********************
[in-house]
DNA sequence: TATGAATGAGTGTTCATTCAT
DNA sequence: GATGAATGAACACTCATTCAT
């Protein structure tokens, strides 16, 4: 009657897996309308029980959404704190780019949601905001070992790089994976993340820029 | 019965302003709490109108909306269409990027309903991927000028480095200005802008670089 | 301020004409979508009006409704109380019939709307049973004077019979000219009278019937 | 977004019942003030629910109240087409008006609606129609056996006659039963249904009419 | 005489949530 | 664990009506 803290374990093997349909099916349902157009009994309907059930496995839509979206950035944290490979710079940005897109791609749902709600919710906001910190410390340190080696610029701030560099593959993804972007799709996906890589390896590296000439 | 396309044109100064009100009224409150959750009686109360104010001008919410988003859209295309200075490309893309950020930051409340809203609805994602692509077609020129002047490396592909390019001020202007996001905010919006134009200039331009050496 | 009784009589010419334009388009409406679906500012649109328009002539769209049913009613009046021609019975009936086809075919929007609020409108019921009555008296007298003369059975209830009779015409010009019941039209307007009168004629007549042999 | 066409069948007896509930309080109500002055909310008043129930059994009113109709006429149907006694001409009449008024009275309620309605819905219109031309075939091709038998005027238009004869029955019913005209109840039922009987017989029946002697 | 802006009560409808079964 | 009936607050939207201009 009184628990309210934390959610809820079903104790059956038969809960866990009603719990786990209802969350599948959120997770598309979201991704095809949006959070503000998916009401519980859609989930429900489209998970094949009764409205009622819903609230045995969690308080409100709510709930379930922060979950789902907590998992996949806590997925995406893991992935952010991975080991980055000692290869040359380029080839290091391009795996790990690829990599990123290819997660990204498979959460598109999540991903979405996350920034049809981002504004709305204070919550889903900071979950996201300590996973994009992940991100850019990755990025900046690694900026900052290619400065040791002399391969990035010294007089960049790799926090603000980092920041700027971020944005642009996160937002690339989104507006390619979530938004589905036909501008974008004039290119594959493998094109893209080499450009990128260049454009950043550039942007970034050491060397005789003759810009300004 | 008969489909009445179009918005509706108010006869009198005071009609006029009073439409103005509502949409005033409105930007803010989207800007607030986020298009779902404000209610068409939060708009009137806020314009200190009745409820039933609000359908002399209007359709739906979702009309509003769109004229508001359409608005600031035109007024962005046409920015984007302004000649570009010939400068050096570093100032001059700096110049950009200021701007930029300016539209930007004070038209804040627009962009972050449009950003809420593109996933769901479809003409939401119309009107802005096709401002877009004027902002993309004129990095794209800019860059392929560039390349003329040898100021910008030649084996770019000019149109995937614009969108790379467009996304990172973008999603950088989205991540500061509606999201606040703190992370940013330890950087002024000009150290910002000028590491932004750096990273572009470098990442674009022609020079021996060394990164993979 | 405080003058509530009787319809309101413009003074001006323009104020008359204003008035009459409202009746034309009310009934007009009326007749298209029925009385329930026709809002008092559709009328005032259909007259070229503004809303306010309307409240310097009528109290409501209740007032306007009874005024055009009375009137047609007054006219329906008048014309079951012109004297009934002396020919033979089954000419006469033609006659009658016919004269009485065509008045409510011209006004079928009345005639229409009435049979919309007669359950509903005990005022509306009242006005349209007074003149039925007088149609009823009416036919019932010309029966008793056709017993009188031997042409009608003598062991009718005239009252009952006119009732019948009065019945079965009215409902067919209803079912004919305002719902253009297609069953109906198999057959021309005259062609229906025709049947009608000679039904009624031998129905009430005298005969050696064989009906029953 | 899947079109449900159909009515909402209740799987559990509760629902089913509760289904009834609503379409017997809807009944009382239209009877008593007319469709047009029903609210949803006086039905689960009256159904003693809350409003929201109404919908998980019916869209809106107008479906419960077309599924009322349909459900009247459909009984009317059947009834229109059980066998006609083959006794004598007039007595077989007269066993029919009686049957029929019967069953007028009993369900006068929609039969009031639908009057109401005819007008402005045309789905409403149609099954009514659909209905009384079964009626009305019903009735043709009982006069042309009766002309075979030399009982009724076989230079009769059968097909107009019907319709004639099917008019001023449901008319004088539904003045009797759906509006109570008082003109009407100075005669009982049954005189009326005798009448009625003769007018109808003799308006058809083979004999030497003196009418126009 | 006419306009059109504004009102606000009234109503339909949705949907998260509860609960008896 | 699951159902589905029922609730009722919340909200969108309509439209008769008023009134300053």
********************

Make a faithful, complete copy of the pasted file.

[in-house]
DNA sequence: TATGAATGAGTGTTCATTCAT
DNA sequence: GATGAATGAACACTCATTCAT
């Protein structure tokens, strides 16, 4: 009657897996309308029980959404704190780019949601905001070992790089994976993340820029 | 019965302003709490109108909306269409990027309903991927000028480095200005802008670089 | 301020004409979508009006409704109380019939709307049973004077019979000219009278019937 | 977004019942003030629910109240087409008006609606129609056996006659039963249904009419 | 005489949530 | 664990009506 803290374990093997349909099916349902157009009994309907059930496995839509979206950035944290490979710079940005897109791609749902709600919710906001910190410390340190080696610029701030560099593959993804972007799709996906890589390896590296000439 | 396309044109100064009100009224409150959750009686109360104010001008919410988003859209295309200075490309893309950020930051409340809203609805994602692509077609020129002047490396592909390019001020202007996001905010919006134009200039331009050496 | 009784009589010419334009388009409406679906500012649109328009002539769209049913009613009046021609019975009936086809075919929007609020409108019921009555008296007298003369059975209830009779015409010009019941039209307007009168004629007549042999 | 066409069948007896509930309080109500002055909310008043129930059994009113109709006429149907006694001409009449008024009275309620309605819905219109031309075939091709038998005027238009004869029955019913005209109840039922009987017989029946002697 | 802006009560409808079964 | 009936607050939207201009 009184628990309210934390959610809820079903104790059956038969809960866990009603719990786990209802969350599948959120997770598309979201991704095809949006959070503000998916009401519980859609989930429900489209998970094949009764409205009622819903609230045995969690308080409100709510709930379930922060979950789902907590998992996949806590997925995406893991992935952010991975080991980055000692290869040359380029080839290091391009795996790990690829990599990123290819997660990204498979959460598109999540991903979405996350920034049809981002504004709305204070919550889903900071979950996201300590996973994009992940991100850019990755990025900046690694900026900052290619400065040791002399391969990035010294007089960049790799926090603000980092920041700027971020944005642009996160937002690339989104507006390619979530938004589905036909501008974008004039290119594959493998094109893209080499450009990128260049454009950043550039942007970034050491060397005789003759810009300004 | 008969489909009445179009918005509706108010006869009198005071009609006029009073439409103005509502949409005033409105930007803010989207800007607030986020298009779902404000209610068409939060708009009137806020314009200190009745409820039933609000359908002399209007359709739906979702009309509003769109004229508001359409608005600031035109007024962005046409920015984007302004000649570009010939400068050096570093100032001059700096110049950009200021701007930029300016539209930007004070038209804040627009962009972050449009950003809420593109996933769901479809003409939401119309009107802005096709401002877009004027902002993309004129990095794209800019860059392929560039390349003329040898100021910008030649084996770019000019149109995937614009969108790379467009996304990172973008999603950088989205991540500061509606999201606040703190992370940013330890950087002024000009150290910002000028590491932004750096990273572009470098990442674009022609020079021996060394990164993979 | 405080003058509530009787319809309101413009003074001006323009104020008359204003008035009459409202009746034309009310009934007009009326007749298209029925009385329930026709809002008092559709009328005032259909007259070229503004809303306010309307409240310097009528109290409501209740007032306007009874005024055009009375009137047609007054006219329906008048014309079951012109004297009934002396020919033979089954000419006469033609006659009658016919004269009485065509008045409510011209006004079928009345005639229409009435049979919309007669359950509903005990005022509306009242006005349209007074003149039925007088149609009823009416036919019932010309029966008793056709017993009188031997042409009608003598062991009718005239009252009952006119009732019948009065019945079965009215409902067919209803079912004919305002719902253009297609069953109906198999057959021309005259062609229906025709049947009608000679039904009624031998129905009430005298005969050696064989009906029953 | 899947079109449900159909009515909402209740799987559990509760629902089913509760289904009834609503379409017997809807009944009382239209009877008593007319469709047009029903609210949803006086039905689960009256159904003693809350409003929201109404919908998980019916869209809106107008479906419960077309599924009322349909459900009247459909009984009317059947009834229109059980066998006609083959006794004598007039007595077989007269066993029919009686049957029929019967069953007028009993369900006068929609039969009031639908009057109401005819007008402005045309789905409403149609099954009514659909209905009384079964009626009305019903009735043709009982006069042309009766002309075979030399009982009724076989230079009769059968097909107009019907319709004639099917008019001023449901008319004088539904003045009797759906509006109570008082003109009407100075005669009982049954005189009326005798009448009625003769007018109808003799308006058809083979004999030497003196009418126009 | 006419306009059109504004009102606000009234109503339909949705949907998260509860609960008896 | 699951159902589905029922609730009722919340909200969108309509439209008769008023009134300053």